a, Relative genomic copy number of newly integrated L1–GFP reporters in the indicated mutant K562 pools after dox induction. The PspGI-assisted qPCR assay used here was designed to selectively detect spliced GFP rather than the unspliced version (see Methods). The L1–GFP copies were normalized to β-actin DNAs; data were then normalized to the control. As a putative L1 activator, SLTM shows an opposite effect on the DNA copy number compared with L1 suppressors. Centre value is the median; n = 3 technical replicates per gene. b, RNA-seq data in control K562 cells show that most heterochromatin regulators in Fig. 2a are expressed, supporting the selective effect of HUSH and MORC2 in L1 regulation. c, Western blots validating the effects of knockout in independent knockout K562 cell clones. Control samples were loaded at four different amounts (200%, 100%, 50% and 25% of knockout clones). Three experiments, repeated independently with similar results. To obtain knockout clones, we sorted pools of mutant K562 cells (those used in Fig. 1e, f) into 96-well plates, expanded the cells and screened for knockout clones through western blotting. Of note is that all K562 knockout clones were derived from the same starting L1–GFP reporter line, and therefore do not differ in reporter transgene integrations among the clones. d, Representative images of smFISH assays targeting ACTB mRNAs and RNA transcripts from L1–GFP reporters in control and knockout K562 clones after five days of dox induction. No signal was observed from L1–GFP reporters without dox induction (data not shown). Two experiments repeated independently with similar results. See also e and Fig. 2b (showing L1–GFP mRNA only). e, Quantification of the L1–GFP transcription level from the indicated number of K562 cells, determined by smFISH assays (d and Fig. 2b). The number of L1–GFP mRNA transcripts is normalized to the number of β-actin mRNAs within each K562 cell. Box plots show median and IQR, whiskers are 1.5 × IQR. P value, two-sided Wilcoxon test. 95% credible interval for median from 1,000× bootstrap: control: 0.059–0.082; MORC2: 0.106–0.123; MPP8: 0.264–0.410; TASOR: 0.514–0.671. f, MORC2, MPP8 and TASOR knockouts increase the genomic copy number of newly integrated L1–GFP reporters. PspGI-assisted qPCR assays were performed as in a, but using clonal knockout K562 clones instead of mutant cell pools. Data are normalized to the control. n = 3 technical replicates; centre value is median. g, MORC2 knockout, MPP8 knockout, and TASOR knockout increase the expression of endogenous L1s. RT–qPCR experiments were performed as in Fig. 1f, but using clonal knockout K562 clones instead of mutant cell pools. n = 2 biological replicates × 3 technical replicates; centre value as median. The primers do not target the L1–GFP reporter and the cell lines were not dox-induced, so these RT–qPCR assays will not detect L1–GFP transcripts. h, Western blots showing the effects of depletion of MORC2, MPP8 and TASOR in the mutant pools of K562 cells (left) and in the mutant pools of H9 hES cells without transgenic L1 reporters (right), independently repeated twice with similar results. i, Northern blots showing increased transcription from the L1–GFP reporter in knockout K562 clones (same cell lines as in c) after five days of dox induction, independently repeated twice with similar results. As observed in Fig. 2b, whereas HUSH knockout significantly increases L1–GFP transcription, MORC2 knockout leads to only a modest increase. This is probably because the L1–GFP reporter does not contain the native L1 5′ UTR sequence, to which MORC2 binds strongly (see Extended Data Fig. 6f, g). The 5-kb and 1.9-kb marks on the membrane refer to the 28S rRNA and 18S rRNA bands, respectively. j, Northern blots showing that disruption of MORC2, MPP8 and TASOR increases the expression level of endogenous L1Hs in hES cells, using the same cell lines as in h. Size marker indicated as in i. Independently repeated twice with similar results. k, Western blots showing protein abundance of L1_ORF1p and HSP90 in the mutant pools of K562 cells and hES cells (same cell line as shown in h), independently repeated twice with similar results. Experiments were performed without dox induction of the transgenic L1 reporter. Owing to the strong signal of bands from the knockout samples, the blots were exposed for a very short time and the band signals in the control samples were relatively very weak compared to the knockout samples; this is was also the case in i, j.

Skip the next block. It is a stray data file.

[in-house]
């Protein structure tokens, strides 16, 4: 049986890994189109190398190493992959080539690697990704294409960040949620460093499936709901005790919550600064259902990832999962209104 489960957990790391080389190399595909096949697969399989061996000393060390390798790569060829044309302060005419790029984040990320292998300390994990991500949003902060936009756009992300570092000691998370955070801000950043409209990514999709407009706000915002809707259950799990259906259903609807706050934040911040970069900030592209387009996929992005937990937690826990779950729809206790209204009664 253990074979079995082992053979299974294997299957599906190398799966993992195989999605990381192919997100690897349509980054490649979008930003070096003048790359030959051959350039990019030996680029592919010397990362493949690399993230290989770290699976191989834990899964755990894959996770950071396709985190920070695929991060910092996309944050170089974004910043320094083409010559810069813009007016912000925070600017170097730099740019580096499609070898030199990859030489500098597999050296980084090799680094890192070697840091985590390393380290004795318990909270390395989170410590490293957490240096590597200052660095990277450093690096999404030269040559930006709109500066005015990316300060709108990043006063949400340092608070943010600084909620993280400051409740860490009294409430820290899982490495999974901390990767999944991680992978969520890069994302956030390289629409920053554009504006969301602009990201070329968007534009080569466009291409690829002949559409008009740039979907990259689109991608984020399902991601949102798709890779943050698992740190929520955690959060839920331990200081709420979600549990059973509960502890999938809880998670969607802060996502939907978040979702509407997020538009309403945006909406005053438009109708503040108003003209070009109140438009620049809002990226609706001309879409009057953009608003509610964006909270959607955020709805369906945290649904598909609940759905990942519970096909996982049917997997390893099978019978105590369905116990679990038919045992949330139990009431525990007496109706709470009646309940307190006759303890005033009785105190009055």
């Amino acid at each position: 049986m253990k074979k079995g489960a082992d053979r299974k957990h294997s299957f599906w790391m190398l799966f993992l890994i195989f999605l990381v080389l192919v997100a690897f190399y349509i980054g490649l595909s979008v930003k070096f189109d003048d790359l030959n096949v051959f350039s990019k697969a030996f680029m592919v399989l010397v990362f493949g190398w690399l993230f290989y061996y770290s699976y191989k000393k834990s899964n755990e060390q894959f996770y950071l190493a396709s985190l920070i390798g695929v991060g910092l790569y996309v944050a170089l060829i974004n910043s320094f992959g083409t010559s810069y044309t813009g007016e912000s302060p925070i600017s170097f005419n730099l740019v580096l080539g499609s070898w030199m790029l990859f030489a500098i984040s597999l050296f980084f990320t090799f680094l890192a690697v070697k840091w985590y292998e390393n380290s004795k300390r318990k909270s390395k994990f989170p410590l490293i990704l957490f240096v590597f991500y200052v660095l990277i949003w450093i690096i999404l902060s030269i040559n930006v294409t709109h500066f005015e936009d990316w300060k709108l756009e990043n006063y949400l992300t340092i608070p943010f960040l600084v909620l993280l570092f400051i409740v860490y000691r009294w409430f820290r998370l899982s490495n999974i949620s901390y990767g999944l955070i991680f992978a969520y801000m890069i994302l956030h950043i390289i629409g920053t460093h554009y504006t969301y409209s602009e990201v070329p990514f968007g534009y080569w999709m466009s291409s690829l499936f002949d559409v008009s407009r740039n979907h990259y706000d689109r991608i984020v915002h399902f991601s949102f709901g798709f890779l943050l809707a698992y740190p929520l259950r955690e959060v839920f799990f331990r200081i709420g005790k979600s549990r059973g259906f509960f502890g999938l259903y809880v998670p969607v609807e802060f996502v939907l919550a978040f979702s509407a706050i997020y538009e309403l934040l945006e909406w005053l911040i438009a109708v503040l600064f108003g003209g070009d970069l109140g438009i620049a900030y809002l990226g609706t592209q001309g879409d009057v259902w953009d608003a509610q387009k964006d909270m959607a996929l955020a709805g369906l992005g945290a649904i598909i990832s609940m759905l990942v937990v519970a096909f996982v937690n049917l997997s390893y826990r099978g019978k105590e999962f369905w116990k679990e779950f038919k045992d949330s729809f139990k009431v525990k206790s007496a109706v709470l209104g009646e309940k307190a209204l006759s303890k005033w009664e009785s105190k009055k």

Extended Data Figure 5 The binding profiles of MORC2, MPP8 and TASOR revealed by ChIP–seq in K562 cells.